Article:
Driving private investment in Independent Power Production

Governments must prioritise investment in strengthening transmission and distribution networks, ensuring that new generation capacity can be effectively integrated into the grid and electricity can reach underserved communities, say the authors.

Governments must prioritise investment in strengthening transmission and distribution networks, ensuring that new generation capacity can be effectively integrated into the grid and electricity can reach underserved communities, say the authors.

Published Jun 29, 2024


By Chris Green; Olivier Fille-Lambie, and Thomas Hechl – Hogan Lovells

Africa stands at a critical juncture. Its vast energy potential, while brimming with promise, remains largely untapped, hindering economic growth and societal development.

Independent Power Producers (IPPs) are critical to unlocking this potential, but they face a complex web of challenges that require a collaborative and strategic approach to overcome. Attracting private investment is not just about capital; it’s about fostering an environment where innovation can flourish, and sustainable solutions can power a brighter future for all Africans.

One of the most significant roadblocks for IPPs is the regulatory uncertainty that pervades many African countries. Opaque local ownership requirements, coupled with restrictive licensing regimes and bureaucratic processes, create an unpredictable and often frustrating environment for investors.

South Africa's experience with various rounds of the Renewable Energy Independent Power Producer Procurement (REIPPP) programme provides a valuable case study. REIPPP has historically been plagued by, among other things, uncertainty surrounding local ownership requirements and the related impact on pricing.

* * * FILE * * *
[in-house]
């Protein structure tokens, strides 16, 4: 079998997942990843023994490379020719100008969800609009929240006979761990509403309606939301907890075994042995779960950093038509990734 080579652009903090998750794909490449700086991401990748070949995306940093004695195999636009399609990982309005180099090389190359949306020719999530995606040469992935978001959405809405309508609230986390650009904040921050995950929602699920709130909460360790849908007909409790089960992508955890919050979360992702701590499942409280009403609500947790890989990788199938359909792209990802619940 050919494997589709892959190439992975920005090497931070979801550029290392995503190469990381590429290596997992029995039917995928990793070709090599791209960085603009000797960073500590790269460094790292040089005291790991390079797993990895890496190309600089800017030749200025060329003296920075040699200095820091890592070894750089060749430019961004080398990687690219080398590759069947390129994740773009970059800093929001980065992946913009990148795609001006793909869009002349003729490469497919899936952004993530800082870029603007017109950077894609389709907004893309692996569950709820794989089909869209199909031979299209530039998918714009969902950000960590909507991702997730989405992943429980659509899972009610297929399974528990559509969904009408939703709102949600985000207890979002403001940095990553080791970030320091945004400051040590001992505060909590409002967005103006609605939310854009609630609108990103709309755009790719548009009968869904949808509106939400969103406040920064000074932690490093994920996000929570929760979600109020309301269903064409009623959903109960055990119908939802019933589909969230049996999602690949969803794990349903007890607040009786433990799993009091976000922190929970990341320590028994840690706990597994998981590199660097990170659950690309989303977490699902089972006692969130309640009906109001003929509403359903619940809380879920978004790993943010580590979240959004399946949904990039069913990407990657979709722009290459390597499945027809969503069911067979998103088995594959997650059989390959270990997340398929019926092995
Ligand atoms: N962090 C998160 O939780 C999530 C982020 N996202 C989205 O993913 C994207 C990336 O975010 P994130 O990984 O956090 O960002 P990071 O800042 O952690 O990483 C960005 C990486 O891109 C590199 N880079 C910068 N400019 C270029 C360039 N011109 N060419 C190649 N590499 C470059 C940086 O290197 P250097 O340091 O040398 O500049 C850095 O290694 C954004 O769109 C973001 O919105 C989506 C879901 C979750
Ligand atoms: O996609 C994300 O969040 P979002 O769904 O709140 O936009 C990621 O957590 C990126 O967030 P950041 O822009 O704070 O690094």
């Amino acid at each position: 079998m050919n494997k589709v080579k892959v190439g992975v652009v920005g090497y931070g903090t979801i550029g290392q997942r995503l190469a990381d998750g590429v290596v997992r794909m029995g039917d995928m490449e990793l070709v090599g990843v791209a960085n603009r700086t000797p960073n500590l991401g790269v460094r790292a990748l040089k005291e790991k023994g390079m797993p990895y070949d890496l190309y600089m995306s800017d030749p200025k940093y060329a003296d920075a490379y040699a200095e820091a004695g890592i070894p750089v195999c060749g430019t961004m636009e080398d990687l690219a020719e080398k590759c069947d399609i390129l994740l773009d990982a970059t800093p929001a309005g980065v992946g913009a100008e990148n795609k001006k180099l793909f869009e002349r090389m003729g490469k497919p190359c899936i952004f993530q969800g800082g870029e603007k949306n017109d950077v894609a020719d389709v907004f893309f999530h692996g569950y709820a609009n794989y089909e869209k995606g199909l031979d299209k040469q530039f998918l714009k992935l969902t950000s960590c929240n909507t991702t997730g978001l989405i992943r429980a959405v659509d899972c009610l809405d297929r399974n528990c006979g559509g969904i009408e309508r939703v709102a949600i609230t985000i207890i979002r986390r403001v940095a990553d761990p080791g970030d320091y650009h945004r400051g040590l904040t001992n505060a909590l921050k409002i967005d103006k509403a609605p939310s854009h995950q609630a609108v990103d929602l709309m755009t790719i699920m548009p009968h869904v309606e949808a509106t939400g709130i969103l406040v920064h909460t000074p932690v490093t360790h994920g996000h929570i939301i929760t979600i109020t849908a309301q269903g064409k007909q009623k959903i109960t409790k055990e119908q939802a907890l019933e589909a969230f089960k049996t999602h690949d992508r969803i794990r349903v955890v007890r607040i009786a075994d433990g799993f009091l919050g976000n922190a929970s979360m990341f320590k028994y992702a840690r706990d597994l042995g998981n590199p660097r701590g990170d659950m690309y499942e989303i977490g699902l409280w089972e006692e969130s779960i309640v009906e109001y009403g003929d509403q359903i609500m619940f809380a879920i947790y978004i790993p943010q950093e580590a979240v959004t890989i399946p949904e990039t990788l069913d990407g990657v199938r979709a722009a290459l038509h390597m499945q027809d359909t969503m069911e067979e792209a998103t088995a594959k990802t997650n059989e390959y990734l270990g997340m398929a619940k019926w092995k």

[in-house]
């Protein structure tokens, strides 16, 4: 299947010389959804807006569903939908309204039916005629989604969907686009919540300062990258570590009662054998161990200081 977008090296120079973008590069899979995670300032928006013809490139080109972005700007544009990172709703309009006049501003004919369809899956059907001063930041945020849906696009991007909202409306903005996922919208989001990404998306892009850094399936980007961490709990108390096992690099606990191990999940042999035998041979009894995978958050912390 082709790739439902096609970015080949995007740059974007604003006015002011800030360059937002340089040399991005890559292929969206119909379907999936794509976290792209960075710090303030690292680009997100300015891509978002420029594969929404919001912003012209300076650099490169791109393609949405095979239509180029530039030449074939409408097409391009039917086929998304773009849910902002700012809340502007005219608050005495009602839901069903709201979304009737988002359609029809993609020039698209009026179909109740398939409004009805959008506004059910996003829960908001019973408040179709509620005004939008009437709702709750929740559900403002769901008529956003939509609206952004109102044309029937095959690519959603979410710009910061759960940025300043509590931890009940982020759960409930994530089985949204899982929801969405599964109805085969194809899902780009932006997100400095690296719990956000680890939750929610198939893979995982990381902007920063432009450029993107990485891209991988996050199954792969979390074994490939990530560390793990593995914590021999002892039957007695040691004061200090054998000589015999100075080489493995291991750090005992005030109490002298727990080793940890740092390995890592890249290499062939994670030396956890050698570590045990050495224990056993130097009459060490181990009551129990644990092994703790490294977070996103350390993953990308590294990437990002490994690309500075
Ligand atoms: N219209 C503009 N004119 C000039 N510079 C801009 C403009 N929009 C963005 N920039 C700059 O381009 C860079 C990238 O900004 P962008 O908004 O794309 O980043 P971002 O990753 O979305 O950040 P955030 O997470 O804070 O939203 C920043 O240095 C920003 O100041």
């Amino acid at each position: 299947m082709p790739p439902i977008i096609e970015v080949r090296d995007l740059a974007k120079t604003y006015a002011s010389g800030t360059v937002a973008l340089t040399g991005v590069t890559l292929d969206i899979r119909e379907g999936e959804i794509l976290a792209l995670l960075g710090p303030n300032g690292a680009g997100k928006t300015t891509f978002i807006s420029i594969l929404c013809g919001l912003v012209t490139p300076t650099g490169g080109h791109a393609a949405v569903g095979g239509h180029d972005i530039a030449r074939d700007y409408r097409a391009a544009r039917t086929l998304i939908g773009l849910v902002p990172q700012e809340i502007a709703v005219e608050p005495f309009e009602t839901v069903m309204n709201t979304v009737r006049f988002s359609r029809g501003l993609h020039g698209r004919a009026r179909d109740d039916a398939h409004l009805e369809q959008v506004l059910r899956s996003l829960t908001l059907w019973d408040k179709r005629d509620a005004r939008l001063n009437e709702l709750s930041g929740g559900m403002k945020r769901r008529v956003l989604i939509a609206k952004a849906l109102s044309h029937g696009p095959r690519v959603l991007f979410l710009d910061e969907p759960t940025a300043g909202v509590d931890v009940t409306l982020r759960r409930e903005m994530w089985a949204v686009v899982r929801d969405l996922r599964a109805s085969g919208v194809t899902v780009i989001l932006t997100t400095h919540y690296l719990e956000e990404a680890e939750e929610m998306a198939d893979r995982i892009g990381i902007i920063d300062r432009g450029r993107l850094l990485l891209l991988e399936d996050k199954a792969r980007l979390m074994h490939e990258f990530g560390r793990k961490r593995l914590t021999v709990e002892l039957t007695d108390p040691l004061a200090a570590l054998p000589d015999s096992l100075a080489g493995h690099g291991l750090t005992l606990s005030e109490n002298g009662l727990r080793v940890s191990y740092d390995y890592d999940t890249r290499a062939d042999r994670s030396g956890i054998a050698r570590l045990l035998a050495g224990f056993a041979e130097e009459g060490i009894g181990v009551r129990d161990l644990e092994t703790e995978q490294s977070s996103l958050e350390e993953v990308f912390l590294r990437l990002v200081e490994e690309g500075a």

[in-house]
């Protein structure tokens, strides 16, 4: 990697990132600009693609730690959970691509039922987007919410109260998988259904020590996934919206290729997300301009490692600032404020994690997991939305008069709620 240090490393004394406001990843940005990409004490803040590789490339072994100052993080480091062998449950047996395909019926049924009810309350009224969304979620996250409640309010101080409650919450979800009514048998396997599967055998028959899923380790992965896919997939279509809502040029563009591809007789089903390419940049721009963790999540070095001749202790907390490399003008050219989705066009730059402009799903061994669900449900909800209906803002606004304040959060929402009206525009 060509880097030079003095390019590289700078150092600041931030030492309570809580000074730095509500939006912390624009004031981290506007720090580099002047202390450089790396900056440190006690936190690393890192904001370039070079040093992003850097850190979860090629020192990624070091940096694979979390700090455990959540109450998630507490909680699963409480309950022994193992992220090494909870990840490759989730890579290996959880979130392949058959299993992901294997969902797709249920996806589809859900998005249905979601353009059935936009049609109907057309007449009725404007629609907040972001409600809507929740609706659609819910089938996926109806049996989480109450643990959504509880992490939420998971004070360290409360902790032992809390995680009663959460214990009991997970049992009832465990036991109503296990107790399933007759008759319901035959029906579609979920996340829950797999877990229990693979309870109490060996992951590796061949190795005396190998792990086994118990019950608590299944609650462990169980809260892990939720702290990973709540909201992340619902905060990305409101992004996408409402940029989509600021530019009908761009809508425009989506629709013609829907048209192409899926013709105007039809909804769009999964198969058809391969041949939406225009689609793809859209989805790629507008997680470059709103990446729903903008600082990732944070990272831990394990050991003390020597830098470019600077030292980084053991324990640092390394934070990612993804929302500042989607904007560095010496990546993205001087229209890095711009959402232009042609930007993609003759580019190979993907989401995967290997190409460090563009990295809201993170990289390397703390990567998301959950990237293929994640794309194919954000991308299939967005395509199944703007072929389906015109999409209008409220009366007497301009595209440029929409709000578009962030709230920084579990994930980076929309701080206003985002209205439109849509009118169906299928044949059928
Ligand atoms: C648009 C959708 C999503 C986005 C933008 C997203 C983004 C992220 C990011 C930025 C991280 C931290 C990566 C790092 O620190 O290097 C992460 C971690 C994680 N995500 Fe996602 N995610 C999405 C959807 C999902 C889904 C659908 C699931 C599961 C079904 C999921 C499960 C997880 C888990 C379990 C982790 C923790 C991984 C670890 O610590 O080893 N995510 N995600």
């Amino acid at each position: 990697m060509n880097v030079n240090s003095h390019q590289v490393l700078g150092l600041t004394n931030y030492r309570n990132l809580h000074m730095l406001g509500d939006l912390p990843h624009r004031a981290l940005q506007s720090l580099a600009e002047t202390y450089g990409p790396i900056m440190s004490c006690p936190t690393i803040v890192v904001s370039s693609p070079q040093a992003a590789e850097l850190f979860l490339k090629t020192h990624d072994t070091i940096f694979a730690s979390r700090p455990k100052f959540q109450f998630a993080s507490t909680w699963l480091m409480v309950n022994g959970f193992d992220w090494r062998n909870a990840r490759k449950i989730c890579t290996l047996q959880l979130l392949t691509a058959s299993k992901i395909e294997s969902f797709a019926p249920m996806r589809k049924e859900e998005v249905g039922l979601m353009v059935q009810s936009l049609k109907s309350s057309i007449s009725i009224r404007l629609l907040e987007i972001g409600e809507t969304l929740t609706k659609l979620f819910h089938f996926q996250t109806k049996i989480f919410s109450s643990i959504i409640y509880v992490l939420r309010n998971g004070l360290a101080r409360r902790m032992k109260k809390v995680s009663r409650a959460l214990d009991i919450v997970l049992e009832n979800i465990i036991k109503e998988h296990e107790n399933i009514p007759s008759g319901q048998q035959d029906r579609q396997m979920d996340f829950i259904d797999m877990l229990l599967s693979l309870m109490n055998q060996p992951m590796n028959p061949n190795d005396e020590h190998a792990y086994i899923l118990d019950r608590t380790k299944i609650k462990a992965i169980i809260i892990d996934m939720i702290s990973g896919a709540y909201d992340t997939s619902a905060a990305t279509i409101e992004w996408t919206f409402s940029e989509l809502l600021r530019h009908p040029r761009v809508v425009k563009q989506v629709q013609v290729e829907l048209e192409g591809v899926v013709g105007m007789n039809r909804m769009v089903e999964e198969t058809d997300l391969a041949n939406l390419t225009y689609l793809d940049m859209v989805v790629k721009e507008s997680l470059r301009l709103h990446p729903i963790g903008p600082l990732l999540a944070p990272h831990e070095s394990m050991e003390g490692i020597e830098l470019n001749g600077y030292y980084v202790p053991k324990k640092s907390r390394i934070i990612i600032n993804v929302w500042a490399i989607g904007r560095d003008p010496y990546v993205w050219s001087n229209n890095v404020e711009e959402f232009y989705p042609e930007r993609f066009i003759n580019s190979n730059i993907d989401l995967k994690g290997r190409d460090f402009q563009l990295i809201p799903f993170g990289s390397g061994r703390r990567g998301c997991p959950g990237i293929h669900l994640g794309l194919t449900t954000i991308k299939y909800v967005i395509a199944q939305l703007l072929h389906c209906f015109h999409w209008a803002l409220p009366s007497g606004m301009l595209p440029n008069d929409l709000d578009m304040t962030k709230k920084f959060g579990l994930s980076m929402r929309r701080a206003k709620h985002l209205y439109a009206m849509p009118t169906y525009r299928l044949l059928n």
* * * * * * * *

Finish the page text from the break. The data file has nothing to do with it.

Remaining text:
This has created significant hurdles, highlighting the need for a holistic approach to regulatory reform. Again, in this regard, South Africa is an interesting example. As the government has progressively relaxed licensing requirements in relation to independent power projects over the last four years, significant activity and investment has taken place in this space, limited primarily by grid availability, rather than any concerns relating to the deployment of capital.

To truly unlock private investment, governments must go beyond piecemeal solutions and establish clear, stable, and long-term policy and regulatory frameworks. Predictability is paramount. When investors can accurately assess risks and develop effective mitigation strategies, they are more likely to commit capital, even within challenging environments. A consistent and transparent policy and regulatory environment sends a powerful signal that a country is open for business and committed to sustainable development.

However, navigating the regulatory landscape is only one part of the equation. Securing financing for large-scale energy projects, particularly in the absence of widespread sovereign guarantees, also presents a significant hurdle. The increasing reliance on private capital and blended finance models, while promising, necessitates a more sophisticated approach to project development and risk mitigation.

Governments have a critical role to play in developing bankable projects that attract private investors. This requires clear project structures, transparent procurement processes, and robust risk mitigation strategies that provide comfort to financiers. Engaging Development Finance Institutions (DFIs) is also crucial. DFIs bring not only financial resources, but also technical expertise and a wealth of experience in navigating the complexities of emerging markets.